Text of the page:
Hearing-Related Topics: Terminology Guidance

SLPs and audiologists use clear, consistent, and culturally sensitive terminology whenever possible. Terminology used may be dependent upon context—different terminology may be used to describe factors such as  

  • hearing levels
  • ages of onset/identification
  • etiologies
  • languages and communication modalities
  • educational/professional backgrounds, and
  • cultural identities or perspectives

Employers and publications may have different policies on the use of person-first and identity-first language. Terminology in the law and in clinical documentation may not reflect terminology used by some individuals who are deaf and hard of hearing. On Practice Portal pages, ASHA uses the following terms when discussing hearing-related topics.

When Describing a Person or a Group

  • coda or CODA (Children of Deaf Adults): refers to typically hearing children born to Deaf parents who use sign language and balance their Deaf and hearing cultural experiences.
  • deaf and hard of hearing: refers to a collective group that does not necessarily coincide with audiometric hearing thresholds.
    • intended to be inclusive of an entire spectrum of individuals representing different hearing levels and types as well as varied cultural identities (“deaf or hard of hearing” when referencing an individual).
  • Deaf (with an uppercase “D”): refers to an individual or group of people who identify as part of a shared Deaf cultural community regardless of hearing levels or hearing technologies used.
    • typically use signed languages (e.g., American Sign Language)
    • in this community, being Deaf is not viewed as a disability but as an attribute that positively contributes to society.
  • deaf (with a lowercase “d”): refers to people who are audiologically deaf based on hearing thresholds in the severe-profound range, but who may or may not identify with Deaf culture.
  • deaf-blind: refers to deaf or hard of hearing individuals who have low vision or are blind, thus limiting access to both auditory and visual information.
  • deaf and/or hard of hearing with disabilities: refers to deaf or hard of hearing individuals with concurrent diagnoses (e.g., intellectual disability) who may exhibit more complex communication needs.
  • hard of hearing: refers to people who have hearing thresholds in audiologic ranges that would typically result in functional benefit from amplification and/or hearing assistive technologies (e.g., 26 to 55 dBHL).
    • some people who identify as hard of hearing primarily use listening and spoken language to communicate, while others use signed language or are bimodal-bilingual.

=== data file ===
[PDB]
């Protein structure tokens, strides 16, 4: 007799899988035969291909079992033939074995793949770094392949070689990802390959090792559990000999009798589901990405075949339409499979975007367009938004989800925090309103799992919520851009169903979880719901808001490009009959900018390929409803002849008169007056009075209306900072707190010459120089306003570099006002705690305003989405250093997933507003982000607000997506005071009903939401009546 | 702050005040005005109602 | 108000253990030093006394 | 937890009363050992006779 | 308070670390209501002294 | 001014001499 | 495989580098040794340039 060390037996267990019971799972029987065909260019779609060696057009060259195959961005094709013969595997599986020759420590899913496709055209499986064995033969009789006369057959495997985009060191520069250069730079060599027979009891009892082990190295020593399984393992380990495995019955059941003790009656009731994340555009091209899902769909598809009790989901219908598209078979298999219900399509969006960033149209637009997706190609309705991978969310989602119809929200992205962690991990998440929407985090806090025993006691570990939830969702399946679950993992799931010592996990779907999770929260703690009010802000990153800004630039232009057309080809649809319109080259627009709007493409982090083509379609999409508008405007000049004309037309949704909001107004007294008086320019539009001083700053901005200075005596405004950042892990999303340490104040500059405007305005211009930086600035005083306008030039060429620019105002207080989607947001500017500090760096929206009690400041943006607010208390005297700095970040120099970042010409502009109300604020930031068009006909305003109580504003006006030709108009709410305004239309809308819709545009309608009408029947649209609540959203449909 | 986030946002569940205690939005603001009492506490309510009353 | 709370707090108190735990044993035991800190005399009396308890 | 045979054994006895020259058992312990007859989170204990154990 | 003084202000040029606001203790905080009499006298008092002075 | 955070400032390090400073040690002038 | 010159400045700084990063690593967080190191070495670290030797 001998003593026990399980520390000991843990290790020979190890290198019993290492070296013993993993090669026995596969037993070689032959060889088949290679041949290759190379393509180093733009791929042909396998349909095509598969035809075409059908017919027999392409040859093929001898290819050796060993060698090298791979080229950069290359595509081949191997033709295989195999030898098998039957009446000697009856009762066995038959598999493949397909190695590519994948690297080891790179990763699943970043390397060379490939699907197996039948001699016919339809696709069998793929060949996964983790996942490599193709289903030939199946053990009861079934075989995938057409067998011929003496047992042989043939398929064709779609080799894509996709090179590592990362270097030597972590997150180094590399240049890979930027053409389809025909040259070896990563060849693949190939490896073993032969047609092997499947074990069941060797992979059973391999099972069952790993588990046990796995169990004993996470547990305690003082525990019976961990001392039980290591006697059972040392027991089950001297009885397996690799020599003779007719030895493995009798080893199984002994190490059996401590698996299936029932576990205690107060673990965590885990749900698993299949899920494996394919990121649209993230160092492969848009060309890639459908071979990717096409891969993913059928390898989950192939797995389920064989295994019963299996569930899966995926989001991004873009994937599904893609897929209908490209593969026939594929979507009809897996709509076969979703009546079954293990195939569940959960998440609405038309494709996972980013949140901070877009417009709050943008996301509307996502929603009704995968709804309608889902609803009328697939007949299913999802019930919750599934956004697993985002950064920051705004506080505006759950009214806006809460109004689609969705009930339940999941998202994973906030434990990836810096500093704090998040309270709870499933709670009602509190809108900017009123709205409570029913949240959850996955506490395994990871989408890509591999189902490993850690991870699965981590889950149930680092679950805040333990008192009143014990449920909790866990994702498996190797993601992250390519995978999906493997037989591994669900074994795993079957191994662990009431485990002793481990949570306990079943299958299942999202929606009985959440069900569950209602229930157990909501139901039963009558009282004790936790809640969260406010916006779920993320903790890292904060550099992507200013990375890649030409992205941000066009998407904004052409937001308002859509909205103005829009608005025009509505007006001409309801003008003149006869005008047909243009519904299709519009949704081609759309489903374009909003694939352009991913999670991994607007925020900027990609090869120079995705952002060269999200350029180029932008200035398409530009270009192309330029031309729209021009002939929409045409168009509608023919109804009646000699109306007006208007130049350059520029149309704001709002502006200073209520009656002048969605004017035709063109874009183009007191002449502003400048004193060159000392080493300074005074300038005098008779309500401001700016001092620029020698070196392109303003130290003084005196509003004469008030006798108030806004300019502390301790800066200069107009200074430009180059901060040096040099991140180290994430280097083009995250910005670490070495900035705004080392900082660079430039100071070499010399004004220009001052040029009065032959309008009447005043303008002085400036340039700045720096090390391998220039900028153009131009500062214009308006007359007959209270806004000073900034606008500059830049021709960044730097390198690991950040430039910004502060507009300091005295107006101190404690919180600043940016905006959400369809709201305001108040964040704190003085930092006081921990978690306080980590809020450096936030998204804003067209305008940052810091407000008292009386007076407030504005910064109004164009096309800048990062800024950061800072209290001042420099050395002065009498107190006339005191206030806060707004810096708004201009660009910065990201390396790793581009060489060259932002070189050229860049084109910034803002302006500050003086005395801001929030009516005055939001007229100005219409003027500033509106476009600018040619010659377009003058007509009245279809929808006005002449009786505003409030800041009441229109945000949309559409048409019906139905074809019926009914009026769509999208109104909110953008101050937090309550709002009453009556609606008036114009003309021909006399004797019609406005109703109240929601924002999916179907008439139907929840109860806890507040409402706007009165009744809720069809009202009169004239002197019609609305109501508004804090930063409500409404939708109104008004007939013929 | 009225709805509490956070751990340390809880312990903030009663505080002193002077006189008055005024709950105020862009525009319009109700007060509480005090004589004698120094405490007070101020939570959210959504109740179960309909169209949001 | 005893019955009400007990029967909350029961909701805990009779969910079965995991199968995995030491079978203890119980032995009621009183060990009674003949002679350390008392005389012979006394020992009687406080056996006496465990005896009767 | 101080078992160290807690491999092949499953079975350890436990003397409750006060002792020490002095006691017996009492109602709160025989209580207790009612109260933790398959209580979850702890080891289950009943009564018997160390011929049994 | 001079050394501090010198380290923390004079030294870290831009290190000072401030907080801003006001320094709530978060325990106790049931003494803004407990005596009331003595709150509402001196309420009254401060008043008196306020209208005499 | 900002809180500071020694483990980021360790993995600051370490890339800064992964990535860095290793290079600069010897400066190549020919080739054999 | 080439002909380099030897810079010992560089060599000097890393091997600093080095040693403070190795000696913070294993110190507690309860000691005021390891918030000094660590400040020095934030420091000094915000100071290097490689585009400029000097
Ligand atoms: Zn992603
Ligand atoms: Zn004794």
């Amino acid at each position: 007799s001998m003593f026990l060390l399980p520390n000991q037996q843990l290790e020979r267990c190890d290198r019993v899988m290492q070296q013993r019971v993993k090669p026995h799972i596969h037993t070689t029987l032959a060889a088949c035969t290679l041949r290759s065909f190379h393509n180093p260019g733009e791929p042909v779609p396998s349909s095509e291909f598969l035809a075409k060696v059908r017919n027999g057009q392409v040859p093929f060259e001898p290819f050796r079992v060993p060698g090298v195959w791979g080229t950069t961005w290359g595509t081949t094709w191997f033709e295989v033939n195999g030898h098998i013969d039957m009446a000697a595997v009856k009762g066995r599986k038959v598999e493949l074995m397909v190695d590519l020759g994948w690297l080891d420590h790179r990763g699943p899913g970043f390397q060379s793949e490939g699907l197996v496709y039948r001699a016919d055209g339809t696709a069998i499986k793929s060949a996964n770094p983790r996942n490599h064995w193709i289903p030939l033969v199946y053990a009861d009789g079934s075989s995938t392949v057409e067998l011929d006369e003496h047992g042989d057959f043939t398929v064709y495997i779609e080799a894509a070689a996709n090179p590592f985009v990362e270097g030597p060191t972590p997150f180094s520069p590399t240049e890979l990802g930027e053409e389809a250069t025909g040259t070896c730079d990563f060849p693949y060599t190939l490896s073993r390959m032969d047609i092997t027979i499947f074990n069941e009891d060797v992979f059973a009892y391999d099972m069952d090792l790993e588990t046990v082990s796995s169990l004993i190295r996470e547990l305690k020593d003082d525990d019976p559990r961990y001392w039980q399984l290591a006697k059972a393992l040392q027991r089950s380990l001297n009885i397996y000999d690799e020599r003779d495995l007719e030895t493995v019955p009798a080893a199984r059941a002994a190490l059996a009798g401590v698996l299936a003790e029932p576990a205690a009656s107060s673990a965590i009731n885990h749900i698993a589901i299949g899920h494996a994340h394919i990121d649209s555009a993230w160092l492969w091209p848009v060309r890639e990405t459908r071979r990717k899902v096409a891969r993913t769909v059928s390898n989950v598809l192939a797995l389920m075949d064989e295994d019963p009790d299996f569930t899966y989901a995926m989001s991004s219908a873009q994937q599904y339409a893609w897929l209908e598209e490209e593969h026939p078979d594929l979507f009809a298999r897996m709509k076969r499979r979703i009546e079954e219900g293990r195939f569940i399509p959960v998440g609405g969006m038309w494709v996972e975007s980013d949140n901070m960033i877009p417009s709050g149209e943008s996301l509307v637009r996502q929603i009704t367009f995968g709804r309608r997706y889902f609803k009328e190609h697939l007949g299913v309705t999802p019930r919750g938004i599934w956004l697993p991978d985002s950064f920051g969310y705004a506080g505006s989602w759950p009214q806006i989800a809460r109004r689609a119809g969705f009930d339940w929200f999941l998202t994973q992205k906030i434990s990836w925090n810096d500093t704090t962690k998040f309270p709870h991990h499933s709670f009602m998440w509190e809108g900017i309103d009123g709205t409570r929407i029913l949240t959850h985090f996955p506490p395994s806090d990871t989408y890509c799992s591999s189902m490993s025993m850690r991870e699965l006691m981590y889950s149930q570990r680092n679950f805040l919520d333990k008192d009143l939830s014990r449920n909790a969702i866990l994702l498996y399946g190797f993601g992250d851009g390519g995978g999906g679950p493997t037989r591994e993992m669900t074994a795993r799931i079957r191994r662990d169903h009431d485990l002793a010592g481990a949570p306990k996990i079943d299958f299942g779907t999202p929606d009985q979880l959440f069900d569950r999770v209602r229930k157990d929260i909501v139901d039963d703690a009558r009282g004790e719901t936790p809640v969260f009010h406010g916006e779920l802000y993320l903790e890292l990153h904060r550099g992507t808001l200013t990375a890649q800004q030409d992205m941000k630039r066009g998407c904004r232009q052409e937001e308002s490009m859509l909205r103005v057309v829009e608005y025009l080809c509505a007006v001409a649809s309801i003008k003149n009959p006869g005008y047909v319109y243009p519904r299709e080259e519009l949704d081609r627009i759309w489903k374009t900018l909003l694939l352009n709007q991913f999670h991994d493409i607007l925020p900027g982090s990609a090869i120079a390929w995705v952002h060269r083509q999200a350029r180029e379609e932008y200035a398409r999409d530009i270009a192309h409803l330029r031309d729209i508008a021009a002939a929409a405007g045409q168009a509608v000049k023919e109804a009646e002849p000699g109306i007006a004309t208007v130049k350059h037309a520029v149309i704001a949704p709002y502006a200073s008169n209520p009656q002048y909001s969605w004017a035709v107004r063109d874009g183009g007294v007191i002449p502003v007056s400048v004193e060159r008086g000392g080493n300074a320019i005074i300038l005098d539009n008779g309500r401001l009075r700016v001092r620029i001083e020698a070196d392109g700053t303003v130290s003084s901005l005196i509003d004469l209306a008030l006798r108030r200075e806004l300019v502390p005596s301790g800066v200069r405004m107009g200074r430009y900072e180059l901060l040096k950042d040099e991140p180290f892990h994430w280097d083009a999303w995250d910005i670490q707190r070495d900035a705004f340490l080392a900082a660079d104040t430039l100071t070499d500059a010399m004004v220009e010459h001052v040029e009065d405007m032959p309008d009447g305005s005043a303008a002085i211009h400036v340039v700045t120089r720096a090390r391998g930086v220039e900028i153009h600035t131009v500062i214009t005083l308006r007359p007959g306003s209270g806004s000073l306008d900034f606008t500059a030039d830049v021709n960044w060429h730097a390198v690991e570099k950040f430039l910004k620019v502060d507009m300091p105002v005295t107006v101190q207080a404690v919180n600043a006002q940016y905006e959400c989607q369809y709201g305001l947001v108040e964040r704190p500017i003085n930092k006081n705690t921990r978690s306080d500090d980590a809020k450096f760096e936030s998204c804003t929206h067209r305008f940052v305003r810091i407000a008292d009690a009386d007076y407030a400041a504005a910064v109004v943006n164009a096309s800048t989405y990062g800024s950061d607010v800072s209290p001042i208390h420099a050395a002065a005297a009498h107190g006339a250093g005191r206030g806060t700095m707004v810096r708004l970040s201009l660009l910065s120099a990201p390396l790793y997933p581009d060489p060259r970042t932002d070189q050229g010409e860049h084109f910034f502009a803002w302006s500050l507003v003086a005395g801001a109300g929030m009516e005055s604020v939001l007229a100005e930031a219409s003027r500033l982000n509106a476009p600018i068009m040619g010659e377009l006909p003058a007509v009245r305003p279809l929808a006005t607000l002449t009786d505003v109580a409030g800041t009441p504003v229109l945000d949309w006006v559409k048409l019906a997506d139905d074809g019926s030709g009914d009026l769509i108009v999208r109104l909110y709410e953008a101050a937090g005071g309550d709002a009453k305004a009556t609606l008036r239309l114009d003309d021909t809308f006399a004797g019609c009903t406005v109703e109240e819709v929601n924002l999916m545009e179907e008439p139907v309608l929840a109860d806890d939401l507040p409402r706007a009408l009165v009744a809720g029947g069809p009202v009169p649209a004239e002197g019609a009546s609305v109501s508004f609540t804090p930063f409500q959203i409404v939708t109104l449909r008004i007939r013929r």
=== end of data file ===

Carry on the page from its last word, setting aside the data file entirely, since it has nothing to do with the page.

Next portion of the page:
• late-deafened: refers to people who grew up hearing, then lost most or all their hearing later in life to the level of becoming audiologically deaf
    • may communicate using a combination of spoken language, signed language, and/or other visual systems

For more information, see APA's style guidelines on bias-free language.‚Äč

When Describing Audiological Assessment Results and Diagnoses

  • atypical hearing: reduced hearing/decreased hearing thresholds at birth obtained outside of the typical range of hearing
  • hearing loss: hearing thresholds outside the range of typical hearing
  • typical hearing: hearing thresholds recorded within the normal range of hearing (-10 to 15 dBHL) on an audiogram (also described as “normal hearing”)

Terms used to describe audiological assessment have different values or interpretations assigned to them depending on context and cultural perspective. For instance, some people feel “hearing loss” should only be used to describe hearing loss after birth, not to describe those born without the ability to hear. Instead, they support terminology such as reduced hearing, decreased hearing levels, and Deaf-gain to reflect that being Deaf is not viewed as something lacking but instead as a gain, which positively contributes to their life and to society.

Evolving Terminology

Terminology will continue to evolve as language is always evolving.  Terminology addressing hearing abilities, hearing status, or hearing levels has become more acceptable than impairment-centered terminology, which can have a negative connotation. SLPs and audiologists  note the date in which resources were originally created, and update terminology as appropriate.

Given this shift in focus toward people’s abilities rather than what they can’t do, avoid terminology such as “hearing impaired” or “hearing impairment” unless referring to the Individuals with Disabilities Education Act (IDEA) disability category or a payer term used for reimbursement purposes, or unless an individual self-identifies in this manner.

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